WORKED THAT BEAT TOO. Ed Susman contributeth:
"Your comments on Vietnam refugees in the U.S. brought back a memorable event as city editor for the now defunct Hartford (Conn.) Times. One of my community service jobs was to present American Flags to new immigrants. For the self-aggrandizing photo op, City editor presented the flag to our first immigrants who fled Vietnam. No one spoke a word of English, but I managed to communicate with the 12-year-old daughter who spoke some French and I hadn't forgotten all my French from high school days.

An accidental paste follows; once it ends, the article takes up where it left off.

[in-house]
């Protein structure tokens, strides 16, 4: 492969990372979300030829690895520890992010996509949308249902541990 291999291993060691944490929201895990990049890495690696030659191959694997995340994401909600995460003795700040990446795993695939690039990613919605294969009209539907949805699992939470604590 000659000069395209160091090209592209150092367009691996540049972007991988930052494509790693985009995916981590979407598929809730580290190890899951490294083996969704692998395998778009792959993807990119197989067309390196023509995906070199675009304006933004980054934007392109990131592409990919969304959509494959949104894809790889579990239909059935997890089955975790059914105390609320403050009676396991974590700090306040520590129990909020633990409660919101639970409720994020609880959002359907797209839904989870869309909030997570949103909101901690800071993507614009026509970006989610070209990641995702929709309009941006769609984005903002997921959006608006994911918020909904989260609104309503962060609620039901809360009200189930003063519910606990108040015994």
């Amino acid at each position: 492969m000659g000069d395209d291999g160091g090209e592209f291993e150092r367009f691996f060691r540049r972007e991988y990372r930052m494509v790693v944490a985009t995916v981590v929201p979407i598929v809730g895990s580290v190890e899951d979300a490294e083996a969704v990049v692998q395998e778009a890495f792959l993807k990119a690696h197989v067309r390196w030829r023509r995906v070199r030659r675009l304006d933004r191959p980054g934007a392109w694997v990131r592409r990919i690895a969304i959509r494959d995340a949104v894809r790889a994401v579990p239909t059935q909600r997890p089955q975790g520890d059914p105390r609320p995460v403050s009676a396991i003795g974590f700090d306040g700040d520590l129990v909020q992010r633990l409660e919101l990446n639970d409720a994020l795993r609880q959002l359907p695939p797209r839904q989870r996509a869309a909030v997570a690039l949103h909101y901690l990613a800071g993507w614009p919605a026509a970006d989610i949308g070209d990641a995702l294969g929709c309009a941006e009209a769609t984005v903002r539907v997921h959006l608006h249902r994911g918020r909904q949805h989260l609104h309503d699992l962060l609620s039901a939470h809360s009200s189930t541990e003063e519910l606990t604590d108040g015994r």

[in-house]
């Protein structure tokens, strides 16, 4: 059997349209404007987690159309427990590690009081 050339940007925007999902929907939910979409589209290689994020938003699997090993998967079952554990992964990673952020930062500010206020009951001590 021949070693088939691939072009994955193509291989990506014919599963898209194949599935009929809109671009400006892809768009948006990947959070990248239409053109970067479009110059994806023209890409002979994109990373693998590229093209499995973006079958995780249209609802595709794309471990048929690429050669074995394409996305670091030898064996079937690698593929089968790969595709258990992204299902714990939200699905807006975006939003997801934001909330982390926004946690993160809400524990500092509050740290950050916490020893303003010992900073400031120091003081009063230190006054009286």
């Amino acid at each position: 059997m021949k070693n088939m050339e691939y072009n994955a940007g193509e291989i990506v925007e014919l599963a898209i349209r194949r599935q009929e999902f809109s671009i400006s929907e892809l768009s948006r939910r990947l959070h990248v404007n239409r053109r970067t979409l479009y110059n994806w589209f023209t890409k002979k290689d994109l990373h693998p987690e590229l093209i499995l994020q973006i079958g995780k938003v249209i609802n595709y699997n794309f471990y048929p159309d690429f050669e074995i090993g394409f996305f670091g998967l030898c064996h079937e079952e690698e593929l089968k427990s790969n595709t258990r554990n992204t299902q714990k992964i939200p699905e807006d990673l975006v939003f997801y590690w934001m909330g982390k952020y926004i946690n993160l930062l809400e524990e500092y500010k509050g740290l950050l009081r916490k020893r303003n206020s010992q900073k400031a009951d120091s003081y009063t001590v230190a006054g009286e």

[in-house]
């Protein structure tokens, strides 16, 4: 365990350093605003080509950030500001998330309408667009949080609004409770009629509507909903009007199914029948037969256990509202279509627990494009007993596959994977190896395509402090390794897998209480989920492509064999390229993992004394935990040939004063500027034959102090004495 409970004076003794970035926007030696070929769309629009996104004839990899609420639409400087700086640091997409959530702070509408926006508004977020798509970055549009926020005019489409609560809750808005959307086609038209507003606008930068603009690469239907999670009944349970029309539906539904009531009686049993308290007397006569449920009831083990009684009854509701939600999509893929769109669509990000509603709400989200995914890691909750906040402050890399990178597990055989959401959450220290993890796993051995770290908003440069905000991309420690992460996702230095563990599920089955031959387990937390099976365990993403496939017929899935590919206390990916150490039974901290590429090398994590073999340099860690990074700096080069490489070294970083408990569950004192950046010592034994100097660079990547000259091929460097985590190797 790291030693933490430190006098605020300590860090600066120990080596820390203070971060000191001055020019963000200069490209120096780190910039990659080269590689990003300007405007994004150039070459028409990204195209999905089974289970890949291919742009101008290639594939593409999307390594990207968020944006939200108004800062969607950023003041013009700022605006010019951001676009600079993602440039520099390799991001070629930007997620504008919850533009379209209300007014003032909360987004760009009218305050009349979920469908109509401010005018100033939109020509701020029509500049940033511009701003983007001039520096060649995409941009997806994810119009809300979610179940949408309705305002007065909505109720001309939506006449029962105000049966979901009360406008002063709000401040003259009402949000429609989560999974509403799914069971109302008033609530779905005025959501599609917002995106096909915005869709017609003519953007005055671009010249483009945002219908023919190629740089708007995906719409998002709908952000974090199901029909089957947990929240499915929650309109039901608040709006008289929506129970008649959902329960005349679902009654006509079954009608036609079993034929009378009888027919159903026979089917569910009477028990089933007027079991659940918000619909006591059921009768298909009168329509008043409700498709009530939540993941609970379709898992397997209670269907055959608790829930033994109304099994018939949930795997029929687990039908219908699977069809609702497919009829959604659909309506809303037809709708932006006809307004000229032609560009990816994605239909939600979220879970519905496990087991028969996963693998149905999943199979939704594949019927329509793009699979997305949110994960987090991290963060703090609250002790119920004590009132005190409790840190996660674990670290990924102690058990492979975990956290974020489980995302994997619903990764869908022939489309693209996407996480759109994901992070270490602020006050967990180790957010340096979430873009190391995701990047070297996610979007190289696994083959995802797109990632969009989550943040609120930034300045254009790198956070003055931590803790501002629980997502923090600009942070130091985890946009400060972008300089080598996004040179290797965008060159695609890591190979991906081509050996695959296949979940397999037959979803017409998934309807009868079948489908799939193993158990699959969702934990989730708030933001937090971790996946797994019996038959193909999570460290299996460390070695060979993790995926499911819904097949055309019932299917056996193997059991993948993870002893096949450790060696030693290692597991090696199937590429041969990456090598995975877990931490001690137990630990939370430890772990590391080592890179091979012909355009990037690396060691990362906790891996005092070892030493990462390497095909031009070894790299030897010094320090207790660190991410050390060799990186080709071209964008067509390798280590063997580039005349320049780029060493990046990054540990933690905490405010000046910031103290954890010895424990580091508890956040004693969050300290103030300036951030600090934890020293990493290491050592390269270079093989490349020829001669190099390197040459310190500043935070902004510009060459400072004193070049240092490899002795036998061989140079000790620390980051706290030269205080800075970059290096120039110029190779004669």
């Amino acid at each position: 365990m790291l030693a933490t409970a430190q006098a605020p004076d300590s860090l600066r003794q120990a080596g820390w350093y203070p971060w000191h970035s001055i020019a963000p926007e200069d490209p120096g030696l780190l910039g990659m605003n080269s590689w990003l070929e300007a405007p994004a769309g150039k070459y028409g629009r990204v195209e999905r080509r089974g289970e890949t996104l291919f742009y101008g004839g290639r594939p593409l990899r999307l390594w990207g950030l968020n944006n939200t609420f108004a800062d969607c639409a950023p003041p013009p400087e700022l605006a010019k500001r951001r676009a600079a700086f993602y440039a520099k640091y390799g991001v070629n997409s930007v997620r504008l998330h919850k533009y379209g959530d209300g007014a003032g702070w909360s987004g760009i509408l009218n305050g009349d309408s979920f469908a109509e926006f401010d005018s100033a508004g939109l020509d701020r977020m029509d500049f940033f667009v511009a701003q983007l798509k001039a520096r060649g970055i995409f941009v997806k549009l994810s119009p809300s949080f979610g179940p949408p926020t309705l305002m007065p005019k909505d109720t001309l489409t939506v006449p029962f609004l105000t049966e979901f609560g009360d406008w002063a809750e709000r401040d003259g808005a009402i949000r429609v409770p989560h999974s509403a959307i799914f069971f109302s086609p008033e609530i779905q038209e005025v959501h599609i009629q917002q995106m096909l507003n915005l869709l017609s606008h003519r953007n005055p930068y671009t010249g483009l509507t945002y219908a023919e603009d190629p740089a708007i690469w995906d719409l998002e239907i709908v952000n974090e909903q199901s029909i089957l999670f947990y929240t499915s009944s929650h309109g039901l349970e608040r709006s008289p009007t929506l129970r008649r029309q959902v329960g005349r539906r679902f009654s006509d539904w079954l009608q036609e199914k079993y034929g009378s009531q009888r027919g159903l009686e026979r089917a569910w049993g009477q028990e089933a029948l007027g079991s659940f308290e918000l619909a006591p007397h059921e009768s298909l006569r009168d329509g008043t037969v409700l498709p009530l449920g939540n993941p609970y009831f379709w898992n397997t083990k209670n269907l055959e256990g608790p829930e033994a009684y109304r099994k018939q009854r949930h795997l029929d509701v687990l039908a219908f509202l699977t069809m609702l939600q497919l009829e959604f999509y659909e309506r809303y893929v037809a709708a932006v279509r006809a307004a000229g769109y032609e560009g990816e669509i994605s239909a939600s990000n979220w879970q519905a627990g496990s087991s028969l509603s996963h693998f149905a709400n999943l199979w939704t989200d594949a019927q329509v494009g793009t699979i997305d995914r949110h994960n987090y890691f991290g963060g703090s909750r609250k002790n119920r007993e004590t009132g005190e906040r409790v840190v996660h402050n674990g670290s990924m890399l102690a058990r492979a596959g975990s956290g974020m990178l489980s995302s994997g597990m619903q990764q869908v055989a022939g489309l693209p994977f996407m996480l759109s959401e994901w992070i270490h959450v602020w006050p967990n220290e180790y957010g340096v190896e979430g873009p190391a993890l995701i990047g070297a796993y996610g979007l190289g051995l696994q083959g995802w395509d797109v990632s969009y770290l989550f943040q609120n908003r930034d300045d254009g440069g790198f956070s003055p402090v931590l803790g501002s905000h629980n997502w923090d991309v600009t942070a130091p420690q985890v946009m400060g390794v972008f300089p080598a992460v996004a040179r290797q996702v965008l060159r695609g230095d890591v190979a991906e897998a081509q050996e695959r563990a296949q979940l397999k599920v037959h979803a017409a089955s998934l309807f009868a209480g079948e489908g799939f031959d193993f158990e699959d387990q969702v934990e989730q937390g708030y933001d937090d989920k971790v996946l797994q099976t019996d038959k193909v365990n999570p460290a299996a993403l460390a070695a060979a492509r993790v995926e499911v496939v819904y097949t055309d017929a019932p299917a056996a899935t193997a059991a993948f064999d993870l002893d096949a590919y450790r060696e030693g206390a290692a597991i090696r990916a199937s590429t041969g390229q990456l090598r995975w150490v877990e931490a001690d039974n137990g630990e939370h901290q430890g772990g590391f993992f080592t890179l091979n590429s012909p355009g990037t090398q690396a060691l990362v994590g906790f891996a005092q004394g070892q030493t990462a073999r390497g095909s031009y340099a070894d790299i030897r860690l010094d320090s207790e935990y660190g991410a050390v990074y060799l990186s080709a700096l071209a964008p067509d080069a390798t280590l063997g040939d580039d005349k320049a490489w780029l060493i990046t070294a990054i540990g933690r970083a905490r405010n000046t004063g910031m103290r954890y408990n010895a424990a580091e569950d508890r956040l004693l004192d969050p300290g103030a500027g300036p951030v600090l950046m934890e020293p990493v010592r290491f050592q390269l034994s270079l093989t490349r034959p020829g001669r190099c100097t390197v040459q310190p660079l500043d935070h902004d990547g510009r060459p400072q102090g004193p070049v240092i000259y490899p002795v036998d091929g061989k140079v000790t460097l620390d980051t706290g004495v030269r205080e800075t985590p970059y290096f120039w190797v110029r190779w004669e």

"Flash forward about 4-5 years, during the last days of the Times, and this young Asian woman shows up at my desk. In flawless English she thanked me for the flag so many years past. She was now graduating high school, had a scholarship to some school I would never have even applied to and was either valedictorian or salutatorian or something major in her high school class. "In the course of conversation, I asked her why stereotypically do Asian students out perform those born and raised here. She said she had the answer. "After the flag picture was shown, the local board of education enforcement people showed up at the girl's house and confronted the mother, asking her to register her four children for school. Oh, mama said, I can only afford to register my two young sons.' Oh, the school chief said, there are no fees. Education is guaranteed and free. So all the kids were registered. "The girl told me that after the school official left, her mother gathered her children around her and said: 'It is true that the streets are paved with gold in this country. They give away education. If any of you ever misses a day of class I will beat you so hard you will never sit down again.' She said that grades less than a B were similarly punishable. All the girl's siblings were at the head of their classes. "That's why immigrant kids do well and why people who risk life itself to get here on leaky boats have little longing to go home again."